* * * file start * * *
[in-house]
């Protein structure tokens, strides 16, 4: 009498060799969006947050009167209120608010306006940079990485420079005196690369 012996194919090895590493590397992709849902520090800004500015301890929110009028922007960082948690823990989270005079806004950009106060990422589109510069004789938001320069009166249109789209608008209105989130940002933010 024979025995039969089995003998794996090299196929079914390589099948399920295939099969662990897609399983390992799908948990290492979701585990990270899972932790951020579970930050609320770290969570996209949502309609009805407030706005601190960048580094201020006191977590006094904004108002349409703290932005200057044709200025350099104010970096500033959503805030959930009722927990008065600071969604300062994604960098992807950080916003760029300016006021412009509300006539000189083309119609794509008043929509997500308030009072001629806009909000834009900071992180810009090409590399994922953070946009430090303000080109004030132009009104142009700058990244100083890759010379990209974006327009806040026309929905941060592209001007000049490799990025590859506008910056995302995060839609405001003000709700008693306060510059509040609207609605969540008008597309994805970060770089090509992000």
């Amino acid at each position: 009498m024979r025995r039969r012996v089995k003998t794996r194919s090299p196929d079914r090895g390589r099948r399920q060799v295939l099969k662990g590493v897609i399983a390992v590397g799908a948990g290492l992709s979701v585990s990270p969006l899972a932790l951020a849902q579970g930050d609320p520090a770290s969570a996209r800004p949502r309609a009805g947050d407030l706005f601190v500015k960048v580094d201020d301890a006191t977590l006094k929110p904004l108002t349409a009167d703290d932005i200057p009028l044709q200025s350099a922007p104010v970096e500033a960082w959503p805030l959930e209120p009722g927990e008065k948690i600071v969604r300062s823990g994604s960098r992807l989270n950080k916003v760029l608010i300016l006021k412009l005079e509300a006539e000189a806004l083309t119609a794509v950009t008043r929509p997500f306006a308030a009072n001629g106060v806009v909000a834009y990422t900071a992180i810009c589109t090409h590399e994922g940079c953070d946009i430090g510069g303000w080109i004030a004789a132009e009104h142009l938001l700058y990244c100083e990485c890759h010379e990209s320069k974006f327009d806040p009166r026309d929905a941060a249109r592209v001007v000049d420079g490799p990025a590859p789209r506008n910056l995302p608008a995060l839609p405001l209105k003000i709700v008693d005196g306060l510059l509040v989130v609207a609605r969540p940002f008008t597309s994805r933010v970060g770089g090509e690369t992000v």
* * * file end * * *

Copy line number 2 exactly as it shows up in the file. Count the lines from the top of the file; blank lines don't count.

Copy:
């Protein structure tokens, strides 16, 4: 009498060799969006947050009167209120608010306006940079990485420079005196690369 012996194919090895590493590397992709849902520090800004500015301890929110009028922007960082948690823990989270005079806004950009106060990422589109510069004789938001320069009166249109789209608008209105989130940002933010 024979025995039969089995003998794996090299196929079914390589099948399920295939099969662990897609399983390992799908948990290492979701585990990270899972932790951020579970930050609320770290969570996209949502309609009805407030706005601190960048580094201020006191977590006094904004108002349409703290932005200057044709200025350099104010970096500033959503805030959930009722927990008065600071969604300062994604960098992807950080916003760029300016006021412009509300006539000189083309119609794509008043929509997500308030009072001629806009909000834009900071992180810009090409590399994922953070946009430090303000080109004030132009009104142009700058990244100083890759010379990209974006327009806040026309929905941060592209001007000049490799990025590859506008910056995302995060839609405001003000709700008693306060510059509040609207609605969540008008597309994805970060770089090509992000």